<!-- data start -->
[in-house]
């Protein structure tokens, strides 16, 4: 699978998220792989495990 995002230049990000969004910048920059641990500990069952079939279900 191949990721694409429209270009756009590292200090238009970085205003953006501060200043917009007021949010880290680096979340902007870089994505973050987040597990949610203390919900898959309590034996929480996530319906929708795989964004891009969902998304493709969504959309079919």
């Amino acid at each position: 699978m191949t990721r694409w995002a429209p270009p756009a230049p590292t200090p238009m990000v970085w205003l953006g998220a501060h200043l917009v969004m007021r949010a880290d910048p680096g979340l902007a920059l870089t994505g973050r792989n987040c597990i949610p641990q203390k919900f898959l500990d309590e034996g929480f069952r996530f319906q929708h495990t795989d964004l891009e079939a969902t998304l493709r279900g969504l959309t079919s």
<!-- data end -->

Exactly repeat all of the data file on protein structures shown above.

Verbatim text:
[in-house]
């Protein structure tokens, strides 16, 4: 699978998220792989495990 995002230049990000969004910048920059641990500990069952079939279900 191949990721694409429209270009756009590292200090238009970085205003953006501060200043917009007021949010880290680096979340902007870089994505973050987040597990949610203390919900898959309590034996929480996530319906929708795989964004891009969902998304493709969504959309079919």
């Amino acid at each position: 699978m191949t990721r694409w995002a429209p270009p756009a230049p590292t200090p238009m990000v970085w205003l953006g998220a501060h200043l917009v969004m007021r949010a880290d910048p680096g979340l902007a920059l870089t994505g973050r792989n987040c597990i949610p641990q203390k919900f898959l500990d309590e034996g929480f069952r996530f319906q929708h495990t795989d964004l891009e079939a969902t998304l493709r279900g969504l959309t079919s």